Horace Allen and the First Baptist Church of Venice

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The First Baptist Church of Venice is an historic African-American church in the heart of Venice. This church was founded over a century ago to serve the citizens of the Black Community of Venice. The building that housed the congregation since the 1960s sits at the corner of Westminster Avenue and 7th Avenue in Venice. Many members of the congregation still reside in Venice, with descendants of those who built the church still very active in the Community.

The church building was purchased in 2017 by a wealthy White couple, Jay Penske and Elaine
Irwin. The Penskes have planned, for two years now, to gut the church and turn it into their own private mega-mansion. The Penskes have no regard for the history of the First Baptist Church of Venice or the history of the Black Community that built it. They intend to treat the building as they would any other piece of property. One may wonder how it was possible for an historic Black church, with a profound legacy for the People of Venice, to be sold to a couple who have no connection to Venice at all.

Meet Horace Allen.

“Bishop” Horace Allen,as he calls himself, was the last pastor of the church. It was he who sold the building to the Penskes. It was he who saw the church as merely an asset to be traded in the real estate marketplace.

Mr. Allen became pastor of the church in 2006. At the time, the church was a familiar part of
Venice. Nothing was owed on the building or the property. And the congregation had been blessed with honorable previous pastors, such as E.L. Holmes, for whom the intersection at Westminster and 7th is named.

In 2011, Horace Allen’s adult son was arrested for misconduct with an underage girl while he was serving as a youth pastor in the church. Horace Allen took out loans on the church property to pay for his son’s legal defense.

The Bylaws of the First Baptist Church of Venice would have prohibited Allen from taking loans without the proper authority of the Trustees of the church. But in 2012, Allen obtained a loan of $400,000. In mid 2014, Allen took out a loan of $800,000. And in late 2014, another loan of $105,000. In early 2015, he borrowed $980,000. In October 2015, Allen called for an unofficial meeting to announce his plans to sell the church. Then he obtained yet another loan of $2,625,000.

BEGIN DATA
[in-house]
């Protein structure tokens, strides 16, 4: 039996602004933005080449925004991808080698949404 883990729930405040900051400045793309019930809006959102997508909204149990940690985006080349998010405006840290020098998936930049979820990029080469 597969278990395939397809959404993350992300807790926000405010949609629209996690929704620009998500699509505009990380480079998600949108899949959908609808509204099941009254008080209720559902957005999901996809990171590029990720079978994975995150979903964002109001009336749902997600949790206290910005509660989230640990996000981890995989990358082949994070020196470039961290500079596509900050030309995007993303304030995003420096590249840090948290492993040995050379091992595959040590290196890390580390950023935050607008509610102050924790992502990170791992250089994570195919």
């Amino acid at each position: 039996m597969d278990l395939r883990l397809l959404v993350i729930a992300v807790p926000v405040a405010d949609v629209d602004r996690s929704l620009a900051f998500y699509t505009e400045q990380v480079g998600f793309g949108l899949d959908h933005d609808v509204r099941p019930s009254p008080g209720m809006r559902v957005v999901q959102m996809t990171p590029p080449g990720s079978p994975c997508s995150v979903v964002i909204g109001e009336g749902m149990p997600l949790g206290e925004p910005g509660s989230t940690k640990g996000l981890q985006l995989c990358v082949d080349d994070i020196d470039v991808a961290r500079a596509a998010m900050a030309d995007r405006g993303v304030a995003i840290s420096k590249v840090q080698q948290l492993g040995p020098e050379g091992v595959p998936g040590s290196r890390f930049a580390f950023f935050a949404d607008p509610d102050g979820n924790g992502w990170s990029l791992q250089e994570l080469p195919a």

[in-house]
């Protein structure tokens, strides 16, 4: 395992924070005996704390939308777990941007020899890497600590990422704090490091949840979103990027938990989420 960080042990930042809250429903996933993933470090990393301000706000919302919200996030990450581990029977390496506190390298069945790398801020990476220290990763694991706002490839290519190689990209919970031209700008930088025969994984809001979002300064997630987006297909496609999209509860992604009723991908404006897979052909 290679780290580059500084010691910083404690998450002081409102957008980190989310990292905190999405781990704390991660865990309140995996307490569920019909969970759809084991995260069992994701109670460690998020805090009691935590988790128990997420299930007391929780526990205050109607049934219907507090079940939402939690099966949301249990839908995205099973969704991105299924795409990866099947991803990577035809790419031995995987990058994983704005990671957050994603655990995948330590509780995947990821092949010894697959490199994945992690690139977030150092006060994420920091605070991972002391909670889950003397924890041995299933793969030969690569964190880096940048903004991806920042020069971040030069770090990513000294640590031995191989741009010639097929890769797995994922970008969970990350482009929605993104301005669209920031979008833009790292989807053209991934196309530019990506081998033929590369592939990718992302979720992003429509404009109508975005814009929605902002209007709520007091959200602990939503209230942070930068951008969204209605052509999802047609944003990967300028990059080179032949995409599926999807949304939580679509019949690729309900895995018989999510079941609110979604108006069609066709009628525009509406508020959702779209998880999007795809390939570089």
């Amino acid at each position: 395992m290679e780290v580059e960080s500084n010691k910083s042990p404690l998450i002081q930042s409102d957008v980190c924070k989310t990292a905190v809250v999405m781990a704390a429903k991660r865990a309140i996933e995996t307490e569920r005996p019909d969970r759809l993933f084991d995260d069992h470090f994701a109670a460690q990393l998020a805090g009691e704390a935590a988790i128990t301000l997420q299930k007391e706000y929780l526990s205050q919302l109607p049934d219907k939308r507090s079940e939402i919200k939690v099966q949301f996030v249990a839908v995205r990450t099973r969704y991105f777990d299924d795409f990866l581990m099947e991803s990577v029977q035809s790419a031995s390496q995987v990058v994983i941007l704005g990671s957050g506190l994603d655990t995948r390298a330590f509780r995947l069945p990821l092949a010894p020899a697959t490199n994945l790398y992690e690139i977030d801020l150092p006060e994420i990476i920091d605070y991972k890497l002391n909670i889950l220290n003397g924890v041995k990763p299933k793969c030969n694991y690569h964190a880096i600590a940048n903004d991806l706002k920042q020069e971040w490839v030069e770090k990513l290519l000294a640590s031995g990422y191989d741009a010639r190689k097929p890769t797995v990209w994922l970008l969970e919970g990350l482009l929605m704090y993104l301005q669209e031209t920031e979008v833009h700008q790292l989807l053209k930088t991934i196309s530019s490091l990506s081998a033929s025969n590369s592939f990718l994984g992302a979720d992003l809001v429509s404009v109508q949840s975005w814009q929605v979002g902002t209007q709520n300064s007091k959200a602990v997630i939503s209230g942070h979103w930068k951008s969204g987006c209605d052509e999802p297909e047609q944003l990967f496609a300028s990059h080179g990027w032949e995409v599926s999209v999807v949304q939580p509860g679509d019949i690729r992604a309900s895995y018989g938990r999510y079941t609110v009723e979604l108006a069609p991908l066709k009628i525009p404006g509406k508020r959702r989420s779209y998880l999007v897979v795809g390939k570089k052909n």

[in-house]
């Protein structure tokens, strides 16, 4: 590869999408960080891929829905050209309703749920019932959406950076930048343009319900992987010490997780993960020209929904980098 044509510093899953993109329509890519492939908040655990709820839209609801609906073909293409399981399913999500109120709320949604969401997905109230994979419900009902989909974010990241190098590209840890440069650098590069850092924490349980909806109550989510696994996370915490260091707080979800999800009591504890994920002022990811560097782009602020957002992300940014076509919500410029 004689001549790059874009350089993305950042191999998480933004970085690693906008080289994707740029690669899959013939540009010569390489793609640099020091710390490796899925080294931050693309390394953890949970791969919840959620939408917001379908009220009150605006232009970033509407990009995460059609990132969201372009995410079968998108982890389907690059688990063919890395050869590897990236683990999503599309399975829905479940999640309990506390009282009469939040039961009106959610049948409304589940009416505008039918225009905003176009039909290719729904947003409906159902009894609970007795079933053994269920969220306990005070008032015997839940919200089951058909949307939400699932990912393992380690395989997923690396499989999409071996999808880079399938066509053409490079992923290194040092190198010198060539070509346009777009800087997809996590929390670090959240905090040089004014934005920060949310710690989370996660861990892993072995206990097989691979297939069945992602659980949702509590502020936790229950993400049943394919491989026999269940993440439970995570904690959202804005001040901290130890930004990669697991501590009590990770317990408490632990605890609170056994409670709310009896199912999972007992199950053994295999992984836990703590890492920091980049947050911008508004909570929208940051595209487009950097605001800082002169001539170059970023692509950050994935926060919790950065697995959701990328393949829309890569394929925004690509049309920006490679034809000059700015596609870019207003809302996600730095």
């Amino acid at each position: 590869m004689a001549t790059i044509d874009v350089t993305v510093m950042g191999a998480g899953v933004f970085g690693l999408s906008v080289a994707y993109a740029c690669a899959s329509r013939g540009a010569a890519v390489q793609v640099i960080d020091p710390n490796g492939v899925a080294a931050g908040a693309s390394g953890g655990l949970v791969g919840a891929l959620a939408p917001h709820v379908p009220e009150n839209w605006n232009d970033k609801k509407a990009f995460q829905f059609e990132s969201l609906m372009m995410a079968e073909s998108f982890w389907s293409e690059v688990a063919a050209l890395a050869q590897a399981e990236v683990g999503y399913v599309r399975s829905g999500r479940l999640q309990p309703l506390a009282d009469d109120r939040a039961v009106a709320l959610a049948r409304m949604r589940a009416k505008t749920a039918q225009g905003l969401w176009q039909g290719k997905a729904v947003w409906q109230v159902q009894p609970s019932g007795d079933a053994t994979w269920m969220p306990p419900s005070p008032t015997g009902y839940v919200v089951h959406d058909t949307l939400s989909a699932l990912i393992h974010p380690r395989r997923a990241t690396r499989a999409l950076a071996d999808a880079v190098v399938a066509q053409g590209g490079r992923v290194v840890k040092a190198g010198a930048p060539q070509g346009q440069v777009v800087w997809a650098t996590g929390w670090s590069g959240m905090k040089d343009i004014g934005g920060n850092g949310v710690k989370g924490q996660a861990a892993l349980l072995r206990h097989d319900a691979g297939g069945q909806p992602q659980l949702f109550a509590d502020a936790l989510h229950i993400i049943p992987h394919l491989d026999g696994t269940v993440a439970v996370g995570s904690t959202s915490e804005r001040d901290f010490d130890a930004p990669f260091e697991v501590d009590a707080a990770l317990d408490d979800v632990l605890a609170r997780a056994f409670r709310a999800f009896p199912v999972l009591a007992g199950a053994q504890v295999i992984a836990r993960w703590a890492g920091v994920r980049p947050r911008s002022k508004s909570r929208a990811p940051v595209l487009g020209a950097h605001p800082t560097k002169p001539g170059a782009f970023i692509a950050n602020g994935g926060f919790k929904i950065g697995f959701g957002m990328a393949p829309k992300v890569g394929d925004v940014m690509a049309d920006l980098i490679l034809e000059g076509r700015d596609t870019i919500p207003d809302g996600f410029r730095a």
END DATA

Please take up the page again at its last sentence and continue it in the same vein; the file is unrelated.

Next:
Despite repeated requests by Trustees, Horace Allen refused to disclose the documents for the loans. He was sued in 2015 for fraud by a Trustee and a Minister of the church. He was accused of hiding the existence of the loans, and converting the money from the loans to his own personal use and benefit.

It was alleged that Allen held unannounced meetings to sell some properties and buy another property. Allen’s family members were said to have assaulted, intimidated, and harassed voting church members to keep them from the meetings. Horace Allen’s loan documents were kept hidden from Trustees. His dealings on behalf of the church were unauthorized according to the church’s Bylaws. And his tactics for carrying out his acts were nefarious. With multiple loans unpaid, the First Baptist Church of Venice was sold. A century of Venice Black History was sold for common real estate by Horace Allen.

 

Bishop Horace Allen
An excerpt from the final judgment of the lawsuit between some of the trustees and charlatan “Bishop” Horace Allen

In 2018, the Superior Court of the State of California, County of Los Angeles issued a permanent injunction on Horace Allen to comply with the governing documents of the church in all financial matters, and to provide receipts for his corporate expenditures. None of this can repair the harm that Horace Allen brought upon the First Baptist Church of Venice. But all is not lost.

The building still stands. The Venice congregation still exists. And the Save Venice group has been fighting to return this historic church to the Community that built it.

For two years, the Penskes have been held back from desecrating the church and turning it into their own plantation house. Save Venice has battled in court and in Planning Commission meetings to get the City of L.A. to do the right thing and recognize the First Baptist Church of Venice as more than just a building.

You too can join this fight. Come to the gatherings in front of the church on Sundays from 1:00 PM to 3:00 PM to learn about the history of the church and the Community. And then spread this knowledge to others. The fight to save the First Baptist Church of Venice is the fight for Venice itself.

Be a part of the Victory.

For more information go to: savexvenice.com

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